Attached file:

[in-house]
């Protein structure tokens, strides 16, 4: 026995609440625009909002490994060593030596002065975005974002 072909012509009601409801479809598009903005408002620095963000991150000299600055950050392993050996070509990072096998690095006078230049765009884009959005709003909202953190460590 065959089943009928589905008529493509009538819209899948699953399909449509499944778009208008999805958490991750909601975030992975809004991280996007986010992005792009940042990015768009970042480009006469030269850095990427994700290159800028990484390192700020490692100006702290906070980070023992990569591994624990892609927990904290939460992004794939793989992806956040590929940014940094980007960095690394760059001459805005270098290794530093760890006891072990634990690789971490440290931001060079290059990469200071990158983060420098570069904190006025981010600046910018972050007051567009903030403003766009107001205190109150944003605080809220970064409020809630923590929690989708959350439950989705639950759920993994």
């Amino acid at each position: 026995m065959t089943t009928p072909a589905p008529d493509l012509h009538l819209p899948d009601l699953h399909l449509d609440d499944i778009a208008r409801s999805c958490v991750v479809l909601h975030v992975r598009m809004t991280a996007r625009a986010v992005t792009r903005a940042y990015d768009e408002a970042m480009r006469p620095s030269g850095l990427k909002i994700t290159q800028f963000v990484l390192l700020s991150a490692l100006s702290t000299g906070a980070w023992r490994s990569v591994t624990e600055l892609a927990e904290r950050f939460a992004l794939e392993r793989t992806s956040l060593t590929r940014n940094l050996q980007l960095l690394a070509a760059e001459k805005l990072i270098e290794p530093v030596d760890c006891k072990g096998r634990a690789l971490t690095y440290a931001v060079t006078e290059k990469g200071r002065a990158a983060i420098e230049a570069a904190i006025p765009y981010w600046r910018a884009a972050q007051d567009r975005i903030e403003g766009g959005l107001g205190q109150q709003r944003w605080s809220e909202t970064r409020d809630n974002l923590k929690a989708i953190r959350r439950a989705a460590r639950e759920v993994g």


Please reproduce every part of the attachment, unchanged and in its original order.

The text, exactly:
[in-house]
């Protein structure tokens, strides 16, 4: 026995609440625009909002490994060593030596002065975005974002 072909012509009601409801479809598009903005408002620095963000991150000299600055950050392993050996070509990072096998690095006078230049765009884009959005709003909202953190460590 065959089943009928589905008529493509009538819209899948699953399909449509499944778009208008999805958490991750909601975030992975809004991280996007986010992005792009940042990015768009970042480009006469030269850095990427994700290159800028990484390192700020490692100006702290906070980070023992990569591994624990892609927990904290939460992004794939793989992806956040590929940014940094980007960095690394760059001459805005270098290794530093760890006891072990634990690789971490440290931001060079290059990469200071990158983060420098570069904190006025981010600046910018972050007051567009903030403003766009107001205190109150944003605080809220970064409020809630923590929690989708959350439950989705639950759920993994």
């Amino acid at each position: 026995m065959t089943t009928p072909a589905p008529d493509l012509h009538l819209p899948d009601l699953h399909l449509d609440d499944i778009a208008r409801s999805c958490v991750v479809l909601h975030v992975r598009m809004t991280a996007r625009a986010v992005t792009r903005a940042y990015d768009e408002a970042m480009r006469p620095s030269g850095l990427k909002i994700t290159q800028f963000v990484l390192l700020s991150a490692l100006s702290t000299g906070a980070w023992r490994s990569v591994t624990e600055l892609a927990e904290r950050f939460a992004l794939e392993r793989t992806s956040l060593t590929r940014n940094l050996q980007l960095l690394a070509a760059e001459k805005l990072i270098e290794p530093v030596d760890c006891k072990g096998r634990a690789l971490t690095y440290a931001v060079t006078e290059k990469g200071r002065a990158a983060i420098e230049a570069a904190i006025p765009y981010w600046r910018a884009a972050q007051d567009r975005i903030e403003g766009g959005l107001g205190q109150q709003r944003w605080s809220e909202t970064r409020d809630n974002l923590k929690a989708i953190r959350r439950a989705a460590r639950e759920v993994g």